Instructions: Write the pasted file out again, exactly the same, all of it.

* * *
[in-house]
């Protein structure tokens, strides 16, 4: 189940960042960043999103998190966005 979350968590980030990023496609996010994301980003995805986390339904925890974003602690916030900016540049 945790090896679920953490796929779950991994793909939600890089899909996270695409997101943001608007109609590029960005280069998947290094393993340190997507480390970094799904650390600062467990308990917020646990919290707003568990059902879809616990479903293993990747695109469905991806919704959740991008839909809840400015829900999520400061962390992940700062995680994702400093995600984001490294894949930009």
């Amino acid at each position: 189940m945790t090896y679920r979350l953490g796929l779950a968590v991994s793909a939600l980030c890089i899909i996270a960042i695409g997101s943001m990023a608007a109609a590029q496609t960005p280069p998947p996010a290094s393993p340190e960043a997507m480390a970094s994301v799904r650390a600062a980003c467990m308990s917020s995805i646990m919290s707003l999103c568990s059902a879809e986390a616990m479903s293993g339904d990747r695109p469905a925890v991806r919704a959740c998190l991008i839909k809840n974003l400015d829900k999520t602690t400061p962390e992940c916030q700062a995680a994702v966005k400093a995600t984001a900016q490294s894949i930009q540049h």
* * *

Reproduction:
[in-house]
């Protein structure tokens, strides 16, 4: 189940960042960043999103998190966005 979350968590980030990023496609996010994301980003995805986390339904925890974003602690916030900016540049 945790090896679920953490796929779950991994793909939600890089899909996270695409997101943001608007109609590029960005280069998947290094393993340190997507480390970094799904650390600062467990308990917020646990919290707003568990059902879809616990479903293993990747695109469905991806919704959740991008839909809840400015829900999520400061962390992940700062995680994702400093995600984001490294894949930009």
């Amino acid at each position: 189940m945790t090896y679920r979350l953490g796929l779950a968590v991994s793909a939600l980030c890089i899909i996270a960042i695409g997101s943001m990023a608007a109609a590029q496609t960005p280069p998947p996010a290094s393993p340190e960043a997507m480390a970094s994301v799904r650390a600062a980003c467990m308990s917020s995805i646990m919290s707003l999103c568990s059902a879809e986390a616990m479903s293993g339904d990747r695109p469905a925890v991806r919704a959740c998190l991008i839909k809840n974003l400015d829900k999520t602690t400061p962390e992940c916030q700062a995680a994702v966005k400093a995600t984001a900016q490294s894949i930009q540049h």